Today I had a direct confrontation with death anxiety. If I’m very honest, I can acknowledge that my fears of death have been diverted by my anxiety about my son’s health and medical condition. My focus has been on his life and my desire to have him live the best life he can and my own death awareness has been minimized as a consequence. The anxiety has been present, emerging in dreams of waves that overtake me, in terror driving on a snowy mountain road, and I’ve theoretically engaged with death. However, I’ve always redirected that anxiety and terror into something more tangible.
That is not the case today. Today, I got frustrated with my daughter about something that is really insignificant & felt regret immediately for hurting her feelings. I recalled the many times that my own family of origin did the same to me and how even today, I’m unraveling those threads. As I read the book “Staring at the Sun” by Irv Yalom, I read the passage where he talks about rippling–the effect that our lives have on people in our immediate circles and often for generations to come. I pondered family patterns, generational behaviors and how so often, we embody the very things we despise about our childhood experiences. I wondered what the ripple of my own life will be on my children, on their children, on the grandchildren I may someday have and I realize that there are many things I just don’t want to pass on. Yalom talks in the book about the idea that we cease being after we die, that we don’t really have a soul to pass on, a heaven to go to or the possibility to get it right in the next life. Perhaps this life we are living truly is the only one we have and while I’m not quite sure what my belief system is about that, the thought that there is no afterlife struck me deeply. Later, Yalom reflects on Nietzsche’s book ‘Thus Spoke Zarathustra”, where he asks how we would live if we had to live the same life over and over again, like an eternal Groundhog Day. As I pondered these thoughts, it struck me that I wouldn’t be fully pleased to be condemned to re-live this life I’m living. When that thought entered my awareness, tears flooded my eyes and when I re-entered my vehicle, a stream of tears began flowing.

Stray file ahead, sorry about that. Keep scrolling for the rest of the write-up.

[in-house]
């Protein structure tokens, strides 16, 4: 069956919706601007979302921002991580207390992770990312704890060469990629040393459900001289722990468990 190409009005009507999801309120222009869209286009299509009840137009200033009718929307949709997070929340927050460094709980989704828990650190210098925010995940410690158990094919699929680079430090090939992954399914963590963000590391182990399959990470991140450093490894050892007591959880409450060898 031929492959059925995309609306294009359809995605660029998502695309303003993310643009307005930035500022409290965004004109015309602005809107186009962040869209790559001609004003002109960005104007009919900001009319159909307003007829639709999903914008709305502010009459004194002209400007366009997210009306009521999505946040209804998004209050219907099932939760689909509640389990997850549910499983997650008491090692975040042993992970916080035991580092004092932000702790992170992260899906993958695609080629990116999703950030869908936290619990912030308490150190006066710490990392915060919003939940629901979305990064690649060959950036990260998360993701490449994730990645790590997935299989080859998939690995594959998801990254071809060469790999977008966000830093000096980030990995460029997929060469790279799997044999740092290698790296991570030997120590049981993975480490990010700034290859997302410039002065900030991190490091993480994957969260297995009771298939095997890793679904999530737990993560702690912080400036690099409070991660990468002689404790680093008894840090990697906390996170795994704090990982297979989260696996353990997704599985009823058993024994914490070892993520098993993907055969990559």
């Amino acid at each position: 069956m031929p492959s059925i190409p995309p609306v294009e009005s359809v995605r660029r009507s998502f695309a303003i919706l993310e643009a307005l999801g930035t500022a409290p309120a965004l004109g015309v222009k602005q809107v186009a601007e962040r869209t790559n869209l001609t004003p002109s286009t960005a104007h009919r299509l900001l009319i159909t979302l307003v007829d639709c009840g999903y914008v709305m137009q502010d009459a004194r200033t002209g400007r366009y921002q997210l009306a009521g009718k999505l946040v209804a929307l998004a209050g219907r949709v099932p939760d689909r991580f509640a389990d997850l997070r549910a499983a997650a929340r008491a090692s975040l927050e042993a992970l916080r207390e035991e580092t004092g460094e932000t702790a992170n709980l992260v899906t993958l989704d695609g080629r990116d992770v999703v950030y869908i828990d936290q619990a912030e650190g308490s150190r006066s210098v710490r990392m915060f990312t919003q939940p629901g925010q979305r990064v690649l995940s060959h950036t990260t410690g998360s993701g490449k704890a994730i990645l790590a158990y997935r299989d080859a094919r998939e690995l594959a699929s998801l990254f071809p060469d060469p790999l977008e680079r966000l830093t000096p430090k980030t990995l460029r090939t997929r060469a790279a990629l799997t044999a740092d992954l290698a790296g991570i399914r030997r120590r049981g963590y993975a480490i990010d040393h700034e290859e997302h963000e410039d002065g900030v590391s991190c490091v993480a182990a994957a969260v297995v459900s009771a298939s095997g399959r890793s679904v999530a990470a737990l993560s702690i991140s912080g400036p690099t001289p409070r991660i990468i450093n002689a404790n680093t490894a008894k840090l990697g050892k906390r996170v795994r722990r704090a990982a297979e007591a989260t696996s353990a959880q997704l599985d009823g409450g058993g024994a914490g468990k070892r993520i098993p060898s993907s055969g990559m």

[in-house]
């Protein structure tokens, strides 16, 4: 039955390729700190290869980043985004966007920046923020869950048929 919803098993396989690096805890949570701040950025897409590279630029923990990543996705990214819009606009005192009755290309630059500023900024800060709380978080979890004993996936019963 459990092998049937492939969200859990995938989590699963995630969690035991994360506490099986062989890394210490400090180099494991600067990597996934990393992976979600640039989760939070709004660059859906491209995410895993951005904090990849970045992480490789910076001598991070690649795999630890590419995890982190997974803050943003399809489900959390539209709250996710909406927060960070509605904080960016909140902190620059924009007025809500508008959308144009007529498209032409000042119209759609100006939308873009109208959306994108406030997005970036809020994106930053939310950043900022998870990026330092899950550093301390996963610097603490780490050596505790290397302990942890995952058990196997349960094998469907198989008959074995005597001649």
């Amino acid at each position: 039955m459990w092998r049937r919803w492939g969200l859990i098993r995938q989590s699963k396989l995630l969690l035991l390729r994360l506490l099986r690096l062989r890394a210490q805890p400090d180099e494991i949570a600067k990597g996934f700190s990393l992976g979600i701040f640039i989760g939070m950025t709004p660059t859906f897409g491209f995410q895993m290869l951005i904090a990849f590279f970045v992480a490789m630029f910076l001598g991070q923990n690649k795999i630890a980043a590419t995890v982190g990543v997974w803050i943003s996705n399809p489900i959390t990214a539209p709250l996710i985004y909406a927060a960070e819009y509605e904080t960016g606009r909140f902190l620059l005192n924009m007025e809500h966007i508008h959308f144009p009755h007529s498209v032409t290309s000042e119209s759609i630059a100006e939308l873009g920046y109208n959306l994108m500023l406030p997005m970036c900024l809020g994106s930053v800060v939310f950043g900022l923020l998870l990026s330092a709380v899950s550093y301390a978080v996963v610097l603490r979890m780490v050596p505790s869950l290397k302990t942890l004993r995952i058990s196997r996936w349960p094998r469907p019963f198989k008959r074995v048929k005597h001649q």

If I were to die today, what would be my legacy? Would it only consist of the trappings of this world, a few degrees that cease mattering once I am gone? Would my life be a story anyone would want to tell? Would people line up at my services reflecting on the ways in which I changed their lives for the better? While there is certainly some of that present today, it is nowhere near what I would like it to be. I would want my story to be one of more bravery, more vulnerability, more compassion, more love, and mostly, I want my life to have mattered. I want my children to reflect on their relationship with me and to have the awareness that they were deeply cherished, adored, loved, cared for. I don’t want them to have painful memories that were birthed out of my own unconsciousness and patterning. I want my parents to know that even though they weren’t perfect, I forgive their failures. I would want my family to know that even if we disagree on some fundamental things that I never stopped loving them. I would want my legacy to be one that sends out ripples of hope in a despair-laden world, to be one that inspires, motivates, encourages and can even help someone who I never meet.
And with these realizations, a part of me is dying while another part awakens. I’m laying those pieces of myself that no longer serve me inside the coffin of the past and giving birth to a new me. There is a part of me that has been trying to emerge for a long time that I managed to keep at bay with other pursuits and other distractions. That piece of me that has been buried has rent the veil of my awareness and has shouted into my mind “if not today, when?”.
So here lies the Lisa I used to be. Today, I choose to laugh more, risk more, open my heart more, engage more deeply, embrace the breath I’ve been gifted and the lives I can touch. Today, I am reborn.